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Securities

SITO Mobile Logo

SITO Mobile Ltd. conducted its initial public stock offering (IPO) on September 16, 2016. The complaint for this class action claims that the company made misleading statements to the pubic before, during, and after this event, in violation of the Securities Act of 1933 and the Exchange Act of 1934. First, the complaint says the company did not disclose the highly negative effects of the presidential election on its revenues around the time of its IPO; second, it says that the company’s CEO and CFO were misappropriating the company’s funds. 

Wood Pellets and Rentech Logo

Rentech, Inc. made false or misleading statements in its public statements, the complaint for this securities case alleges, in violation of the Securities Exchange Act of 1934. The statements involve details about plants, repairs, customer agreements, and other things that would have altered the mix of information available to investors, according to the complaint. These include the fact that one of its factories was over 600 miles away from its port, and that the company had overstated its pre-tax gains from a facility sale.

Global Eagle Annual Report Cover

This securities class action revolves around allegedly misleading statements Global Eagle Entertainment made about its new acquisition, Emerging Markets Communications (EMC). According to the complaint, Global Eagle gave investors updates on EMC’s integration without knowing whether the statements were true, this violating Securities Exchange Act of 1934. The complaint claims that the company had poor internal controls over financial reporting and poor abilities in integrating acquisitions, and that it had not done due diligence on EMC.

Pearson College Physics Textbook Cover

Educational publisher Pearson, PLC seems to have been slow in learning its lessons. According to the complaint for this class action, the company lagged in replacing physical textbooks with digital materials, and when it ran into problems, it tried to hide them, in violation of the Securities Exchange Act of 1934. The complaint claims that the company hid the extent of paper textbook returns, improperly assessing goodwill, and also concealed that it was having problems with its new digital products.

FDCPA Circle Logo

While companies owed debts have certain rights, the behavior of third-party debt collectors is highly regulated, thanks to the Fair Debt Collection Practices Act (FDCPA). The complaint for this class action claims that debt collector Systems & Services Technologies, Inc. did not adhere to proper practices when it attempted to collect a debt from the plaintiff Chavez in this case. Specifically, its initial letter did not inform Chavez that he had thirty days to dispute the debt, and in a follow-up telephone message it did not give him the “mini-Miranda” warning.

Ultra Beauty Sign on Brick Building

Would you buy used cosmetics or personal care products? The complaint for this securities class action alleges that Ulta Beauty, Inc. stores “cleaned up” returned products, resealed them, and put them back on the shelves, to be sold to customers as if they were new. The complaint says that the company’s failure to disclose this practice violates the Securities Exchange Act of 1934.

Surgical Gloves Made with Kraton Cariflex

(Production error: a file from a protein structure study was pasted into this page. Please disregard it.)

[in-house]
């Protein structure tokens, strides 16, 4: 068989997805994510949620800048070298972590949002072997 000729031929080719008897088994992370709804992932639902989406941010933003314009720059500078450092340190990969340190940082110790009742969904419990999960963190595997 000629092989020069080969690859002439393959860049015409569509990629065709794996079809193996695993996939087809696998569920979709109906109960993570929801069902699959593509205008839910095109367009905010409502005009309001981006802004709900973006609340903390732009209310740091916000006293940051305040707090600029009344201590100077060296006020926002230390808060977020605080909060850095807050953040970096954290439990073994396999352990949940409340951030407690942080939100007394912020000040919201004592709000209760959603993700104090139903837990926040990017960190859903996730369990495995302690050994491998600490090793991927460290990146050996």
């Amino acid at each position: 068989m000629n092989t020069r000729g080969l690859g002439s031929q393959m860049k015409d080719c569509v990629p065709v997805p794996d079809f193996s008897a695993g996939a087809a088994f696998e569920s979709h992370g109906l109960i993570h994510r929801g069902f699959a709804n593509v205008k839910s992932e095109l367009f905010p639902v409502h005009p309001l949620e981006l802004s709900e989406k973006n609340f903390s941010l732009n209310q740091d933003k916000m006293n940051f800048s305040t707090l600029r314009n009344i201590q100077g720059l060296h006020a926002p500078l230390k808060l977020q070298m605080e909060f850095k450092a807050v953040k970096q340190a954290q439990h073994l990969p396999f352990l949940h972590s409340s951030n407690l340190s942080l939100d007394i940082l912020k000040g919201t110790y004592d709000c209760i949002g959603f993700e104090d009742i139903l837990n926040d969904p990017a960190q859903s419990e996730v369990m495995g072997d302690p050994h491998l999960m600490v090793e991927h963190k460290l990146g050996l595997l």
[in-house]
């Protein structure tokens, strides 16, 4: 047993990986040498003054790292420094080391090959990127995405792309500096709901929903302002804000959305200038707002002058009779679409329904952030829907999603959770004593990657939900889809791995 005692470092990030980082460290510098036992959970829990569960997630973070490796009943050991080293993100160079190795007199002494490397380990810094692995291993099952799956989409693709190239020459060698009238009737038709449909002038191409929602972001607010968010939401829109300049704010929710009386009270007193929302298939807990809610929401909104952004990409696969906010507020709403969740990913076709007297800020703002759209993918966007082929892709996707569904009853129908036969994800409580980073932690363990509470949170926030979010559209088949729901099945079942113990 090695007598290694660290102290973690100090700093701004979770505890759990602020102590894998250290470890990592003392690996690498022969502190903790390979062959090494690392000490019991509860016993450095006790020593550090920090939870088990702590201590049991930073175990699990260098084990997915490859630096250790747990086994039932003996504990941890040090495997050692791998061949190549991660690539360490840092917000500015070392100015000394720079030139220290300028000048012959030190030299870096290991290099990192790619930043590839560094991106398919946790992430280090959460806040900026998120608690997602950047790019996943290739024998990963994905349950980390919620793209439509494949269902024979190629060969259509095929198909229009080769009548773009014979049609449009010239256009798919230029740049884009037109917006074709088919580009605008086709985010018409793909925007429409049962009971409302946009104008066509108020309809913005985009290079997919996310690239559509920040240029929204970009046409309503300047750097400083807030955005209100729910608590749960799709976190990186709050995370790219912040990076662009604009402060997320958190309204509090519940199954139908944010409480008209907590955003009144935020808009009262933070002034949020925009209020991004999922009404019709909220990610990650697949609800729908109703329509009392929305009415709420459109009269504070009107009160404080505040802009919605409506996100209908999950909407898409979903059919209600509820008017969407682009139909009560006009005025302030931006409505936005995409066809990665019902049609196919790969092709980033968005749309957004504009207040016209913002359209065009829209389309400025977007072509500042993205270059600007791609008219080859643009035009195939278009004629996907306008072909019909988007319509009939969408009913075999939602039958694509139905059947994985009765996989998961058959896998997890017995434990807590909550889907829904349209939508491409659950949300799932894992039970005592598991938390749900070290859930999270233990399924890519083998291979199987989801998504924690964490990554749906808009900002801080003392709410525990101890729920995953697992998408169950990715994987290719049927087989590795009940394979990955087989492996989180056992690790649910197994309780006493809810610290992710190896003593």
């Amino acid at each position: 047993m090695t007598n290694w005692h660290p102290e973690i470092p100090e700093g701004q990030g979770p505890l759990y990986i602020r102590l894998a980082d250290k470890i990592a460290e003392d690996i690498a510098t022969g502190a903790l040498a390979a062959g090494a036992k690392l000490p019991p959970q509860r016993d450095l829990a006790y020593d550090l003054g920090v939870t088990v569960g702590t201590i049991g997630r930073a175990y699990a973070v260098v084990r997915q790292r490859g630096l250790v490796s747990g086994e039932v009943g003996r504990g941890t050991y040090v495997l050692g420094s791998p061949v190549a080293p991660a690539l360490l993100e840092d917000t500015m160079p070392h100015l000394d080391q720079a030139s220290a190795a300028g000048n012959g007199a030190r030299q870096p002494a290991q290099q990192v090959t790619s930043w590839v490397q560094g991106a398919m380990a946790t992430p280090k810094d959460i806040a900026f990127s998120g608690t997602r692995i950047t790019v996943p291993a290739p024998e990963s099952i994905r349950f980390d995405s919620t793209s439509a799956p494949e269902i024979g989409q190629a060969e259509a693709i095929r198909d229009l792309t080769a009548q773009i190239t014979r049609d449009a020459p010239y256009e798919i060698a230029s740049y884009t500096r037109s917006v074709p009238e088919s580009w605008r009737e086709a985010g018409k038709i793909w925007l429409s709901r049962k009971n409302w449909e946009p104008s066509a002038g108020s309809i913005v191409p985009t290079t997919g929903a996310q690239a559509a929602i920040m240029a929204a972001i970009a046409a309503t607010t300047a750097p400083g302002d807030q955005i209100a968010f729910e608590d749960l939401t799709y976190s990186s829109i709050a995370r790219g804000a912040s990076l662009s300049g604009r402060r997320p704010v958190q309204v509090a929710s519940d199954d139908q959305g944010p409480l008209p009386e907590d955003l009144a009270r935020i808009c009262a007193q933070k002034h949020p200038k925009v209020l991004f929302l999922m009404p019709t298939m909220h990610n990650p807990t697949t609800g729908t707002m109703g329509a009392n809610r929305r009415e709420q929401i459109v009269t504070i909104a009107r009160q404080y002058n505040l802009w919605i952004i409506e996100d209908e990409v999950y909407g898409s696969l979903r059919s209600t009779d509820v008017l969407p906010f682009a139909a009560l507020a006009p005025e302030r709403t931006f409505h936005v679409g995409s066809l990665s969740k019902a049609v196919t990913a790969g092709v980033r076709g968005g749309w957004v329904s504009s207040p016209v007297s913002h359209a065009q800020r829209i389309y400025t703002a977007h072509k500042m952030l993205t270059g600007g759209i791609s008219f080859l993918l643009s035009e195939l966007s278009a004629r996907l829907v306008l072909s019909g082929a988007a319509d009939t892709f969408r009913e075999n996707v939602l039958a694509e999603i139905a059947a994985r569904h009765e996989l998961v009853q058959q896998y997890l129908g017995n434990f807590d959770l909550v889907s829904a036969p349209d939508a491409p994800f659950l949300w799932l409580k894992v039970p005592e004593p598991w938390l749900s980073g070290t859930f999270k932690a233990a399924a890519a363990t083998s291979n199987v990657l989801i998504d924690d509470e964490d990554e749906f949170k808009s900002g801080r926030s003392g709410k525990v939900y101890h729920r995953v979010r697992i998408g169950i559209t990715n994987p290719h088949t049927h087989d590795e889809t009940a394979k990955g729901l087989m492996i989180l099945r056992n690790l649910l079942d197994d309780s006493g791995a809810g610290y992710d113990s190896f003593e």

Kraton Corporation changed the processing of its Cariflex product in Brazil, and according to the complaint for this securities class action, that resulted in problems. The complaint says that the company hid these problems from investors, in violation of Sections 10(b) and 20(a) of the Securities Exchange Act of 1934. Only after several months did it admit that the changes had led certain customers to reject the product because of processing issues with the material. 

MiMedx Logo

When two former employees filed a whistleblower action against MiMedx Group, Inc., the company at first denied their claims and sued them in return. When analysts published reports on the allegations, MiMedx again issued denials and sued them as well.  But the complaint for this securities class action claims that these denials were a continuation of the company’s false or misleading statements, which violated the Securities Exchange Act of 1934. In actuality, it says, the company had engaged in a channel-stuffing scheme and improperly recognized revenues. 

Cemtrex "C" Logo

The complaint for this securities class action sets forth such a variety of allegations of shady behavior against Cemtrex, Inc. that it’s difficult to believe that a company could conceal so much in a single year. The complaint claims that the company’s public statements were false or misleading, or omitted material facts, in violation of the Securities Exchange Act of 1934. Among the complaint’s allegations are that the company is secretly paying to promote itself, that the company’s audits have been fake, and that the company’s associations have been shady characters who are associated with other companies that have been delisted or prosecuted. 

Invuity Ad for Lighting Product

Invuity, Inc. makes medical products, but it seems to have had difficulty making money. The complaint for this securities class action claims that the company made false or misleading statements during the class period, anticipating “exponential” growth while knowing that its prospects were limited. The complaint claims that the company’s statements, not admitting to its problems and limitations, were violations of the Securities Exchange Act of 1934.

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